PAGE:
Once considered a strictly female disease, modern day men are, over six millions of them, also acceptable to this state. But misconception that the depression is a “female disease”, keep men who are depressed clinically, not to recognize it in themselves. Once men are depressed, that state prevents them to function normally on daily basis, both at work and in home. While the symptoms with both sexes are the same, same manifestations of this mental state is different in men and women. In men, symptoms vary from low self-esteem, lost of interest, fatigue, all trough thoughts of suicide.
There are various reasons for not recognizing men’s depression on time, both private (men are more inclined to self denial), and cultural (the notion that men in our society today should always be strong no matter what). Lack of typical depression symptoms like crying or sadness, can be deceiving, both for doctors and relatives. That leaves a lot of men with this state untreated in time, and the consequences of prolonged depression can be divested, resulting in suicide (up to 80% of suicides in U.S. are men).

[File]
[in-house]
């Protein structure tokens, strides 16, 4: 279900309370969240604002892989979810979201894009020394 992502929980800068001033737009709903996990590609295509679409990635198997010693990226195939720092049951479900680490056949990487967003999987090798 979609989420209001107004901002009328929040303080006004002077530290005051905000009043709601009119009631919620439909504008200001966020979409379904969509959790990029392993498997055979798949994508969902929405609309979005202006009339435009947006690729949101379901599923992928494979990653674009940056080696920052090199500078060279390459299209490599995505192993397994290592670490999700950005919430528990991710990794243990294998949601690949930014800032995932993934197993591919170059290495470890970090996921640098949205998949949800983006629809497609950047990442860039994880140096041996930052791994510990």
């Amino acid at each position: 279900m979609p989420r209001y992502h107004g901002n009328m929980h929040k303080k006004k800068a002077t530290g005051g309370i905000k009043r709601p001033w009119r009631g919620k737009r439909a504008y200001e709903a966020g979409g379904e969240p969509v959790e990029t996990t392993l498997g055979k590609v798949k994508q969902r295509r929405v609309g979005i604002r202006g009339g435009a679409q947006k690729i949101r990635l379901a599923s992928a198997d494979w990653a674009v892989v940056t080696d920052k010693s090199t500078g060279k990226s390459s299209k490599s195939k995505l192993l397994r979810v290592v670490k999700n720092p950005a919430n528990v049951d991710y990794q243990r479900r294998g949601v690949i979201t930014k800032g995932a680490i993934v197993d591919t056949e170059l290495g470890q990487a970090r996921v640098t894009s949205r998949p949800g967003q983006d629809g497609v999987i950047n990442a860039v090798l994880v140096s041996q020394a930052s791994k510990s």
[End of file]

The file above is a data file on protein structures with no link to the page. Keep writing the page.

Most common reasons for men finding hard to accept depression in them:
-various cultural norms (it is not appropriate to show emotions, when you are man, etc.)
-expectation to be successful at all times
-stigmas, that it is not manly or strong to have it, etc.
Depression in men is also proved to affect sexual desire and performance. While depression can affect sexual desire, some antidepressants, like SSRIs can do the same. Men tend to confuse the real reason for their sexual problems, do not like to talk about it, and think that is related to their manhood instead to depression.
Target populations of men more acceptable to depression are, among others, older men (loss or work or stop of working due pension and feeling not useful any more, income problems, or low self-esteem), and men dealing with grief, or psychical pain (suppressing it for prolonged period of time).
There are various ways to deal with depression, once it is finally established as state in men. It can be treated with psychotherapy, antidepressant medications, or combination of both.
National Institute of mental Health has issued some guidelines for men who are uncertain where and how to get help.
You should try with your family doctor, social agencies, community and family mental health services, private clinics and facilities, etc.